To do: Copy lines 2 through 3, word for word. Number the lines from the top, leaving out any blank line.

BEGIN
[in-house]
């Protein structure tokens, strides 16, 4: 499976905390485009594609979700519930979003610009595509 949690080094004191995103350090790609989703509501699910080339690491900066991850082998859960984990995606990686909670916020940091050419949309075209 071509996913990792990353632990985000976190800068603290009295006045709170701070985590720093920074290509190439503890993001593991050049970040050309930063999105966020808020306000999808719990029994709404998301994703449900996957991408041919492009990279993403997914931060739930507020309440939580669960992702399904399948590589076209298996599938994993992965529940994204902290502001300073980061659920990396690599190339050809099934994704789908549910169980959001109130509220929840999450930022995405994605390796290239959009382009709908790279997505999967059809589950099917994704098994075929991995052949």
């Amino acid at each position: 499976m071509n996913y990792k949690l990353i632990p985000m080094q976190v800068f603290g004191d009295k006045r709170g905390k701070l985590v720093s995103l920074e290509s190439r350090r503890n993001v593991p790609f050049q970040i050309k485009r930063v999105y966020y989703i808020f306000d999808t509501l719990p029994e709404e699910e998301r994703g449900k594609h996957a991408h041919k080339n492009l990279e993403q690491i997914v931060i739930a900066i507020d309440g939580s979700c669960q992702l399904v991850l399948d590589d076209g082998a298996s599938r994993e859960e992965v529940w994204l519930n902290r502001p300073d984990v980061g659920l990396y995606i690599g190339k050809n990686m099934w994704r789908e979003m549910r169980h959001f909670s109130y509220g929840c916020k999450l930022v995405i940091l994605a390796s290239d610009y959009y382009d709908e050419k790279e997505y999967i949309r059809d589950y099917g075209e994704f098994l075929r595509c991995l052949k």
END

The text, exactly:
């Protein structure tokens, strides 16, 4: 499976905390485009594609979700519930979003610009595509 949690080094004191995103350090790609989703509501699910080339690491900066991850082998859960984990995606990686909670916020940091050419949309075209 071509996913990792990353632990985000976190800068603290009295006045709170701070985590720093920074290509190439503890993001593991050049970040050309930063999105966020808020306000999808719990029994709404998301994703449900996957991408041919492009990279993403997914931060739930507020309440939580669960992702399904399948590589076209298996599938994993992965529940994204902290502001300073980061659920990396690599190339050809099934994704789908549910169980959001109130509220929840999450930022995405994605390796290239959009382009709908790279997505999967059809589950099917994704098994075929991995052949």
């Amino acid at each position: 499976m071509n996913y990792k949690l990353i632990p985000m080094q976190v800068f603290g004191d009295k006045r709170g905390k701070l985590v720093s995103l920074e290509s190439r350090r503890n993001v593991p790609f050049q970040i050309k485009r930063v999105y966020y989703i808020f306000d999808t509501l719990p029994e709404e699910e998301r994703g449900k594609h996957a991408h041919k080339n492009l990279e993403q690491i997914v931060i739930a900066i507020d309440g939580s979700c669960q992702l399904v991850l399948d590589d076209g082998a298996s599938r994993e859960e992965v529940w994204l519930n902290r502001p300073d984990v980061g659920l990396y995606i690599g190339k050809n990686m099934w994704r789908e979003m549910r169980h959001f909670s109130y509220g929840c916020k999450l930022v995405i940091l994605a390796s290239d610009y959009y382009d709908e050419k790279e997505y999967i949309r059809d589950y099917g075209e994704f098994l075929r595509c991995l052949k």